Young Lawyers, Technology and the Future
One of the themes of the Professional Compass highlights how technology will fundamentally reshape the practice of law. In a thoughtful article published in the December 1, 2015 edition of The Florida Bar News, Gordon Glover, President of Young Lawyers Division of The Florida Bar, lays out a younger lawyer's view of the future of law.
"Today, a young lawyer does not have to charge high hourly rates in order to succeed. A young lawyer can create a virtual office without stacks of legal books or rented office space, and utilize web-based practice management software for less than $40 per month. Low overhead means lower costs for legal representation. A young lawyer charging only $100 per hour and billing 1,000 hours a year (significantly less than a lawyer in a big firm) can make a decent living. More importantly, those lower costs can open a new market, putting that lawyer within reach of people who have felt they can’t afford legal advice."
Very much to Glover's credit, he points out that the lower cost options which may be created by the "...virtual office..." may well expand the availability of legal services to the 83% of Americans who cannot afford legal services in a market which may reach $45 billion nationally.
And, many young lawyers may not have much of a choice but to function in the virtual setting. As Glover points out, "The average debt for a law school graduate is $140,000. Additionally, 15 percent of new lawyers can’t find employment, and for those who do in Florida, the average starting salary is $45,000. Those numbers don’t add up to success."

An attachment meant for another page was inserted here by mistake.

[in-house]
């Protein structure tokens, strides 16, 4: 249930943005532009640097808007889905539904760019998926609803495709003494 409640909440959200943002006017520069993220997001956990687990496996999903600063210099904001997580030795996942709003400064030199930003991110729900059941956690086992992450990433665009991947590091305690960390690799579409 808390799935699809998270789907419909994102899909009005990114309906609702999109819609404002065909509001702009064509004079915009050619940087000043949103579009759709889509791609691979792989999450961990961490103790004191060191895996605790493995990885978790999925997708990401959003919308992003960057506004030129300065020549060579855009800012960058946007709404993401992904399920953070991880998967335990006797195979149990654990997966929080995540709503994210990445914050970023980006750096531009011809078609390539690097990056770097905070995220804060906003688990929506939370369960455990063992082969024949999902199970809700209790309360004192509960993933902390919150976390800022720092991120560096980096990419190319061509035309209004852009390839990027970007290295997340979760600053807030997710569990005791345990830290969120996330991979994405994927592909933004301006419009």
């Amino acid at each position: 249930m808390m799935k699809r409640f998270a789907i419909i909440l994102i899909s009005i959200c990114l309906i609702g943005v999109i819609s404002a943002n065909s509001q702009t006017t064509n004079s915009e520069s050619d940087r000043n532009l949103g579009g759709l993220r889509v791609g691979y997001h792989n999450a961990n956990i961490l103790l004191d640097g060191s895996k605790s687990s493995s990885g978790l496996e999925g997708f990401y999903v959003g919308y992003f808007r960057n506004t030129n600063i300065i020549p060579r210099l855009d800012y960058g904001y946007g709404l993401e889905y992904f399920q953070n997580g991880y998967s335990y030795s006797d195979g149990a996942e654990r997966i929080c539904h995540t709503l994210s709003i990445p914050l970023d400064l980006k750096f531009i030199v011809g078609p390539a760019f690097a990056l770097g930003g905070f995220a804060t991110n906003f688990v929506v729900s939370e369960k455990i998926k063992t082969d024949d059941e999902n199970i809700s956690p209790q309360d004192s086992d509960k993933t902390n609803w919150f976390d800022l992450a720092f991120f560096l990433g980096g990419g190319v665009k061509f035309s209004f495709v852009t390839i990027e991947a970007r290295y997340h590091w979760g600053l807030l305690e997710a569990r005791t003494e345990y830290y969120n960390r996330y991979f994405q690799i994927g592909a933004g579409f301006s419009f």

As young, technologically able, lawyers continue to enter the market, one can expect to see more and more virtual law firms present themselves. They will use social media to market to their peers and others who spend ever growing amounts of time connecting to the world through these new media connectors. Reputational endorsements (ala LinkedIn) and rating services (ala Avvo) may come to replace the word of mouth referrals that have been the tradition of our profession. Lawyers of all ages and experience should take note. As we have said in many contexts, changes in technology will create market and cost efficiencies, new forms of competition and changes in the fundamentals of legal marketing. And, that future may be upon us much more quickly than we might expect with young lawyers leading the way. If you are not already thinking about how to use technology to a far greater degree, now may be a great time to get started...before you get passed by!
Our hope is that Glover's thoughts on the expansion of the availability legal services prove true. The decreased costs and increased efficiencies brought by technology, coupled with our individual attention to the lawyer's unique role in the legal system, may well lead to ever growing numbers of people accessing the legal system. And, that would be a good thing!
Read the full article here: